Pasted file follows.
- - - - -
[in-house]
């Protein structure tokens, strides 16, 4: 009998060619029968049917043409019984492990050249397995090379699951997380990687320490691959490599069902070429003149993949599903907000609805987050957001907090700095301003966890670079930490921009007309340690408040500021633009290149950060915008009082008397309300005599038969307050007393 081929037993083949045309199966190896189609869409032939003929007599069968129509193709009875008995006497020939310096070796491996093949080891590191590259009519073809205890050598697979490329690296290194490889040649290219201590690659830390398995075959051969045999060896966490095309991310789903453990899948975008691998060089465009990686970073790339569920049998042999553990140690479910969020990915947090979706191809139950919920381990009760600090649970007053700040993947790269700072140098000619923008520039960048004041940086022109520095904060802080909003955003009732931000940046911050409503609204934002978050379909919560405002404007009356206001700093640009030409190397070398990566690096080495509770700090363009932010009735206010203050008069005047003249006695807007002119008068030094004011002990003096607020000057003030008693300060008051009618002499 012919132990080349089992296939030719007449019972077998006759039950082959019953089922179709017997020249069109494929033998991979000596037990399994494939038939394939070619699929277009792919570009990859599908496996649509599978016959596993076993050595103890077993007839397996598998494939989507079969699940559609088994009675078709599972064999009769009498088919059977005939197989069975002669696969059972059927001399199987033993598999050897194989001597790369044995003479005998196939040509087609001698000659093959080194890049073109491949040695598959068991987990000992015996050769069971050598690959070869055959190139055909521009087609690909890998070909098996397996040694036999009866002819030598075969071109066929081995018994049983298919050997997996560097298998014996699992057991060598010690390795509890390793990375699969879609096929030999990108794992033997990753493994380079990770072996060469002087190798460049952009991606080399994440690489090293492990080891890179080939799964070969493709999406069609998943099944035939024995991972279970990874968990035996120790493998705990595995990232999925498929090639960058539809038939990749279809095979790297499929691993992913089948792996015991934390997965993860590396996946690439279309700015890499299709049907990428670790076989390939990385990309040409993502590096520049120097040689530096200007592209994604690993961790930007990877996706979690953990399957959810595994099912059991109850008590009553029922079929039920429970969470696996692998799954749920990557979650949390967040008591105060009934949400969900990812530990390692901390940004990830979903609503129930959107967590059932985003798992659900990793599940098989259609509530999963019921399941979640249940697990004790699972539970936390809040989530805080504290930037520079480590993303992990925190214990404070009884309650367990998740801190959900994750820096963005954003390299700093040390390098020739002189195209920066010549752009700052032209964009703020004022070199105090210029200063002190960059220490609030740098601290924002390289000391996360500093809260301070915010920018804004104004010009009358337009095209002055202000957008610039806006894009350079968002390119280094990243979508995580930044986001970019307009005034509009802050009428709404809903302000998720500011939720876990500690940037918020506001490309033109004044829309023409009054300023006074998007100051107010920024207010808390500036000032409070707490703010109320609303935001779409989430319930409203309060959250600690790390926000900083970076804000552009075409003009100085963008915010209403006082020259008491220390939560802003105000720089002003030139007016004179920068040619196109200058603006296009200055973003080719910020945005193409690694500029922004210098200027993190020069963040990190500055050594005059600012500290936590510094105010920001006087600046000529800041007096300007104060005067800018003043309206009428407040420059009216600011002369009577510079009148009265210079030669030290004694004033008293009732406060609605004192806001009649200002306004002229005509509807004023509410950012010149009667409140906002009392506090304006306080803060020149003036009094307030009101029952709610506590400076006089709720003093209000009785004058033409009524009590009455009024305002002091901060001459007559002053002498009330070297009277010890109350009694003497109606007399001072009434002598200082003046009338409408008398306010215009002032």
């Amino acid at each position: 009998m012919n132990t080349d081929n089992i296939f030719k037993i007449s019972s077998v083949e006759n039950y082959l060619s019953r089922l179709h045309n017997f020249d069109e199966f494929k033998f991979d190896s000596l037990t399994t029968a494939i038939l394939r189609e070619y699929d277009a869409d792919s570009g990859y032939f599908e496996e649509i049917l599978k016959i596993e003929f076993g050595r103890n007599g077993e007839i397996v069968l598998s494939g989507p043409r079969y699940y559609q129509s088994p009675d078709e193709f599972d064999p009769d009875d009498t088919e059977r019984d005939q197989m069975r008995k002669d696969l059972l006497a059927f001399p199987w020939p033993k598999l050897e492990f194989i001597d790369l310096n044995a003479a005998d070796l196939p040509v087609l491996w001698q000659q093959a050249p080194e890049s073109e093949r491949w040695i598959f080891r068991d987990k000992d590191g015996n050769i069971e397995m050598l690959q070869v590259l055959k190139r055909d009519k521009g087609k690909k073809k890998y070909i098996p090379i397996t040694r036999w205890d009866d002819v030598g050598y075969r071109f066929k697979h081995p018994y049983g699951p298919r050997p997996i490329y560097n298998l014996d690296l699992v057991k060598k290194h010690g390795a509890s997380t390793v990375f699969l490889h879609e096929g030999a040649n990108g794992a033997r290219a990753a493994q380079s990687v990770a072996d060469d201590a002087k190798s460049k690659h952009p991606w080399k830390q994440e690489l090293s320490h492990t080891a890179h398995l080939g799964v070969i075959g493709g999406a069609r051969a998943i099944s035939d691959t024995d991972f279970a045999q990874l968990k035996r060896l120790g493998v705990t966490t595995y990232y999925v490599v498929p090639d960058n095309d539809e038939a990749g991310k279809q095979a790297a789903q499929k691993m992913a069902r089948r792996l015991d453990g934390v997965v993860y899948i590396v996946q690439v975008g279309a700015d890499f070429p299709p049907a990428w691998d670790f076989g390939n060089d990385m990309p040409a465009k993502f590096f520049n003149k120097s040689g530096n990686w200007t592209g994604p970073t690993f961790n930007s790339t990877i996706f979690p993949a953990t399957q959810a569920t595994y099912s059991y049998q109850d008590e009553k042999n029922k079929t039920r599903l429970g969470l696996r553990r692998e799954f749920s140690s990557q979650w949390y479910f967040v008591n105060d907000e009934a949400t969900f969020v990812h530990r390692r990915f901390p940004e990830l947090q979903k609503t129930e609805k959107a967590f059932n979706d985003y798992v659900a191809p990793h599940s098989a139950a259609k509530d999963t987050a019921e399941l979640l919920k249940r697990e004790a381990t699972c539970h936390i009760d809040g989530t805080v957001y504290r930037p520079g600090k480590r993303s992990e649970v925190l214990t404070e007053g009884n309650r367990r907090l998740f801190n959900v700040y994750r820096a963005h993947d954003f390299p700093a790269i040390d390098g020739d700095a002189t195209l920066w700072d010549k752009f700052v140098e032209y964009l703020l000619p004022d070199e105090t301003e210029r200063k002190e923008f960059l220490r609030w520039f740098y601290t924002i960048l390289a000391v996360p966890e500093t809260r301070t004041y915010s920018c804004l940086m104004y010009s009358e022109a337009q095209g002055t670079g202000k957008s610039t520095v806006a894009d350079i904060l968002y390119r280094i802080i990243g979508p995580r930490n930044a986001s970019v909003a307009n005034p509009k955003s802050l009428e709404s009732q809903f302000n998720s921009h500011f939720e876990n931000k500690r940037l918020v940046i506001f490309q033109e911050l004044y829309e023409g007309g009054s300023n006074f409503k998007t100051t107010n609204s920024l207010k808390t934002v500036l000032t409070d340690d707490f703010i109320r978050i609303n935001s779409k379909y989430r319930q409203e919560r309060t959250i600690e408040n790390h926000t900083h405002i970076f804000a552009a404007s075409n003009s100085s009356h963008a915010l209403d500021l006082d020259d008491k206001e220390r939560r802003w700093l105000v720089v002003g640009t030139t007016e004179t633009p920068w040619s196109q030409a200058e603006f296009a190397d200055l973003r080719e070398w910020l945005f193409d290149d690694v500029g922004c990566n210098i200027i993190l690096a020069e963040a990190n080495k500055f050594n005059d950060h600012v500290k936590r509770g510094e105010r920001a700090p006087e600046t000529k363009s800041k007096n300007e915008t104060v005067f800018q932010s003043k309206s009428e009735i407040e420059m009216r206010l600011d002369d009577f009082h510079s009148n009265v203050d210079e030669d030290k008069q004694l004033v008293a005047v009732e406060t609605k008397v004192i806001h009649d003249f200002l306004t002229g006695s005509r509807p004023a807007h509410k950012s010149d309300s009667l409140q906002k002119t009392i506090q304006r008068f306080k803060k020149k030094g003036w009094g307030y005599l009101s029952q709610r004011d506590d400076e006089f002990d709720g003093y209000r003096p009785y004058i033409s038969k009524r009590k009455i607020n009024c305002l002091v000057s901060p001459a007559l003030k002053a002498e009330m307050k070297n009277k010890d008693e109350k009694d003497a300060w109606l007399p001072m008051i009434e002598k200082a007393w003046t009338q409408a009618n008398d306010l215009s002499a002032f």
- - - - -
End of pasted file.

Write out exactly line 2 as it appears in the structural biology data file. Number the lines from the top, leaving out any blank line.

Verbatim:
């Protein structure tokens, strides 16, 4: 009998060619029968049917043409019984492990050249397995090379699951997380990687320490691959490599069902070429003149993949599903907000609805987050957001907090700095301003966890670079930490921009007309340690408040500021633009290149950060915008009082008397309300005599038969307050007393 081929037993083949045309199966190896189609869409032939003929007599069968129509193709009875008995006497020939310096070796491996093949080891590191590259009519073809205890050598697979490329690296290194490889040649290219201590690659830390398995075959051969045999060896966490095309991310789903453990899948975008691998060089465009990686970073790339569920049998042999553990140690479910969020990915947090979706191809139950919920381990009760600090649970007053700040993947790269700072140098000619923008520039960048004041940086022109520095904060802080909003955003009732931000940046911050409503609204934002978050379909919560405002404007009356206001700093640009030409190397070398990566690096080495509770700090363009932010009735206010203050008069005047003249006695807007002119008068030094004011002990003096607020000057003030008693300060008051009618002499 012919132990080349089992296939030719007449019972077998006759039950082959019953089922179709017997020249069109494929033998991979000596037990399994494939038939394939070619699929277009792919570009990859599908496996649509599978016959596993076993050595103890077993007839397996598998494939989507079969699940559609088994009675078709599972064999009769009498088919059977005939197989069975002669696969059972059927001399199987033993598999050897194989001597790369044995003479005998196939040509087609001698000659093959080194890049073109491949040695598959068991987990000992015996050769069971050598690959070869055959190139055909521009087609690909890998070909098996397996040694036999009866002819030598075969071109066929081995018994049983298919050997997996560097298998014996699992057991060598010690390795509890390793990375699969879609096929030999990108794992033997990753493994380079990770072996060469002087190798460049952009991606080399994440690489090293492990080891890179080939799964070969493709999406069609998943099944035939024995991972279970990874968990035996120790493998705990595995990232999925498929090639960058539809038939990749279809095979790297499929691993992913089948792996015991934390997965993860590396996946690439279309700015890499299709049907990428670790076989390939990385990309040409993502590096520049120097040689530096200007592209994604690993961790930007990877996706979690953990399957959810595994099912059991109850008590009553029922079929039920429970969470696996692998799954749920990557979650949390967040008591105060009934949400969900990812530990390692901390940004990830979903609503129930959107967590059932985003798992659900990793599940098989259609509530999963019921399941979640249940697990004790699972539970936390809040989530805080504290930037520079480590993303992990925190214990404070009884309650367990998740801190959900994750820096963005954003390299700093040390390098020739002189195209920066010549752009700052032209964009703020004022070199105090210029200063002190960059220490609030740098601290924002390289000391996360500093809260301070915010920018804004104004010009009358337009095209002055202000957008610039806006894009350079968002390119280094990243979508995580930044986001970019307009005034509009802050009428709404809903302000998720500011939720876990500690940037918020506001490309033109004044829309023409009054300023006074998007100051107010920024207010808390500036000032409070707490703010109320609303935001779409989430319930409203309060959250600690790390926000900083970076804000552009075409003009100085963008915010209403006082020259008491220390939560802003105000720089002003030139007016004179920068040619196109200058603006296009200055973003080719910020945005193409690694500029922004210098200027993190020069963040990190500055050594005059600012500290936590510094105010920001006087600046000529800041007096300007104060005067800018003043309206009428407040420059009216600011002369009577510079009148009265210079030669030290004694004033008293009732406060609605004192806001009649200002306004002229005509509807004023509410950012010149009667409140906002009392506090304006306080803060020149003036009094307030009101029952709610506590400076006089709720003093209000009785004058033409009524009590009455009024305002002091901060001459007559002053002498009330070297009277010890109350009694003497109606007399001072009434002598200082003046009338409408008398306010215009002032």